2. Beth Thrasher
    January 31, 2014 at 8:04 am

    I reviewed almost 20 peer-reviewed research papers on the effect of martial arts on the adolescent before embarking upon this journey. The research elucidated almost 100% positive outcomes. In fact, I had to search very hard to find just one negative outcome paper (which was heavily disputed in the research community).

    What the research clearly indicated, was that the single strongest variable in the outcomes for adolescents in martial arts training is the instructor. My husband and I provide a loving, mentoring relationship for these kids while teaching the single best martial art for obtaining self-control and self-understanding. We do not tolerate misconduct in our program. It is dealt with swiftly, and if it continues, the child is not allowed to continue with Vector Jiu-Jitsu.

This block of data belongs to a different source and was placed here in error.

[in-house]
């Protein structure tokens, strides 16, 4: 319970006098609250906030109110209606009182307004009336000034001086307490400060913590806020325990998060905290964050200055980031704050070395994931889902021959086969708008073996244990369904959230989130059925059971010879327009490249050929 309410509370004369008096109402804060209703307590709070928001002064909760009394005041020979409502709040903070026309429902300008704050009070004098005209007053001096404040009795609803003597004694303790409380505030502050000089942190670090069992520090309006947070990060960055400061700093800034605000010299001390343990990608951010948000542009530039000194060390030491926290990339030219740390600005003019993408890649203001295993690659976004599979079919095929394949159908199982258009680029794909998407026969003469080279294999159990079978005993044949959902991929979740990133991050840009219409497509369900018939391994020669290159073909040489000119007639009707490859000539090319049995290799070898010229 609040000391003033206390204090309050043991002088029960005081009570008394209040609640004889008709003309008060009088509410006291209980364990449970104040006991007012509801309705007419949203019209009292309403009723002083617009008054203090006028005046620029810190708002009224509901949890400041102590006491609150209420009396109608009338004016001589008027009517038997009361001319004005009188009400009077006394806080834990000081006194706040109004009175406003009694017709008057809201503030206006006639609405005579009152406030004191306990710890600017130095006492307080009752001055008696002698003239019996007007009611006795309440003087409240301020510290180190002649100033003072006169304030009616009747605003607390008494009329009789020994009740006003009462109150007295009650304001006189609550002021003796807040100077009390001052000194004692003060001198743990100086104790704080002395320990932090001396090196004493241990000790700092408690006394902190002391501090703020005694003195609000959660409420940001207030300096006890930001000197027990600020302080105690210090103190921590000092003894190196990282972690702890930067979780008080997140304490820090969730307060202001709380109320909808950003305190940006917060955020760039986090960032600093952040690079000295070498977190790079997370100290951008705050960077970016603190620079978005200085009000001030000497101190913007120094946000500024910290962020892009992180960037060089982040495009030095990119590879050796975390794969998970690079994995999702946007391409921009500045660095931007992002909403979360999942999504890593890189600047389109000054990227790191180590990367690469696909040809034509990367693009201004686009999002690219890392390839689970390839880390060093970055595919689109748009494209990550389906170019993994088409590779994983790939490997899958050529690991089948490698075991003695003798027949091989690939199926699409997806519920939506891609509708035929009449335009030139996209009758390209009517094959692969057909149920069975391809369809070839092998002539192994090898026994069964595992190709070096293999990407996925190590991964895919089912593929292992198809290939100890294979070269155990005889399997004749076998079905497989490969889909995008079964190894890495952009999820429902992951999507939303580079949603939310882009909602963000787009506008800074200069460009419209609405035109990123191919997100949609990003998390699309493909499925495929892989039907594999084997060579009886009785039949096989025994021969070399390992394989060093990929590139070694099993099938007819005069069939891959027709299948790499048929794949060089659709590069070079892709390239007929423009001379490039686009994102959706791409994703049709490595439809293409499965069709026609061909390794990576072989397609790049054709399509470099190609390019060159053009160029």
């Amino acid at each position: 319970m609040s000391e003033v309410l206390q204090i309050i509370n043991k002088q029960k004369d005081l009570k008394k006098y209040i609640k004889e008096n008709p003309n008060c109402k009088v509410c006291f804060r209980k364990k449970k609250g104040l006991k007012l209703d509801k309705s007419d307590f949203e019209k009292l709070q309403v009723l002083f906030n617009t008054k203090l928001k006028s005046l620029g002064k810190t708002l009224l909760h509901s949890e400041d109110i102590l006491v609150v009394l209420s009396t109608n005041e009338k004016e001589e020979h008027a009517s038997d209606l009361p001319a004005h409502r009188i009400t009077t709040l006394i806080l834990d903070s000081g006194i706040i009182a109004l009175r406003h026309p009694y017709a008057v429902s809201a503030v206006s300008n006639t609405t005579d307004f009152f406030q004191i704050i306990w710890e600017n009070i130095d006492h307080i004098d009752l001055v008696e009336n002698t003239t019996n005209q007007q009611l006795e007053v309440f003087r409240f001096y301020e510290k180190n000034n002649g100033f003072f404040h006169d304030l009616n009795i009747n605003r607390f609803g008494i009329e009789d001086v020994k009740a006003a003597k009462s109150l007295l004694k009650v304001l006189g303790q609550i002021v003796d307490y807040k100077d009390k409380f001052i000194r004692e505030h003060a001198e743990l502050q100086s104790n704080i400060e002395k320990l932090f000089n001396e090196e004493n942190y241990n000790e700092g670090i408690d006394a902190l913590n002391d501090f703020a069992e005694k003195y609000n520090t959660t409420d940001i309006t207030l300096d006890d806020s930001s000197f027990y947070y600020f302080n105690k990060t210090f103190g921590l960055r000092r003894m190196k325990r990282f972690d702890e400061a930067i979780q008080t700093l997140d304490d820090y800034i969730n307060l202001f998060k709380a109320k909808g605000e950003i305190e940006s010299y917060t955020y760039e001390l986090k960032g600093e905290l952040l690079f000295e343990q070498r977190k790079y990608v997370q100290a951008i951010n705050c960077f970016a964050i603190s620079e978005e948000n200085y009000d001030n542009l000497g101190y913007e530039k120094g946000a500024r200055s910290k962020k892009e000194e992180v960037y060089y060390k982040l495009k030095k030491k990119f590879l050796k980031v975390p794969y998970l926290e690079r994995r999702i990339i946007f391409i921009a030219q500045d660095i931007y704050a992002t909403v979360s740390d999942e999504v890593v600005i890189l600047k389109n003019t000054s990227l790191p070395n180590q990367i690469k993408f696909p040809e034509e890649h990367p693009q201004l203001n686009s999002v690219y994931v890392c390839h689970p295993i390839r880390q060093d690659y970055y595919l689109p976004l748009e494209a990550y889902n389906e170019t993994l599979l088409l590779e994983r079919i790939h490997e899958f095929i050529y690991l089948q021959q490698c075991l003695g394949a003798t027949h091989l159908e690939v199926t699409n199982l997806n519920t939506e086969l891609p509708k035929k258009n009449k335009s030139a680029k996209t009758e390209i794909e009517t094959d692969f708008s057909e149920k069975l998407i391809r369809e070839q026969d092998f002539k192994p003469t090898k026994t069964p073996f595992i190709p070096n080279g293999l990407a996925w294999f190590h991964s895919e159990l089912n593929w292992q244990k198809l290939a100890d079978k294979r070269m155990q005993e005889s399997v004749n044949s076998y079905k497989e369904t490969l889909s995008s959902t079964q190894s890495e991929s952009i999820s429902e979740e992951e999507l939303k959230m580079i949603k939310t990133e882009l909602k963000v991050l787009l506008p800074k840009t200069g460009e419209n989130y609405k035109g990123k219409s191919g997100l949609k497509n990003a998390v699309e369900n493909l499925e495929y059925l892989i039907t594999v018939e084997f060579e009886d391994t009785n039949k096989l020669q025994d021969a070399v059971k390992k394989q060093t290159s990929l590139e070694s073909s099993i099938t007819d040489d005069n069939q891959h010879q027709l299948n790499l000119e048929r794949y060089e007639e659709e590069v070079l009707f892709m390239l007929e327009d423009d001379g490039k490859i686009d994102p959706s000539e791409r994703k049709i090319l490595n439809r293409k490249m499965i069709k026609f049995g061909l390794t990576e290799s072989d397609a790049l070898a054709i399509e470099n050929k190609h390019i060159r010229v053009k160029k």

Our program is so much more than jiu-jitsu. Our kids do community service, gardening and live by our motto: Know yourself, Better yourself & Help others. But, even if it WERE just about the jiu-jitsu…it would still be a positive influence in their lives. I find it strange that as a practitioner of this uniquely beautiful art (I assumed your comment “I like BJJ” translates to “I train BJJ) that you would make this assumption that we are making them “better fighters”. I don’t know what’s more horrifying: your blanket assumption that ALL kids in this demographic are prone to violence, or that properly taught jiu-jitsu somehow MAKES them more violent. Who is your BJJ instructor? They have truly failed you.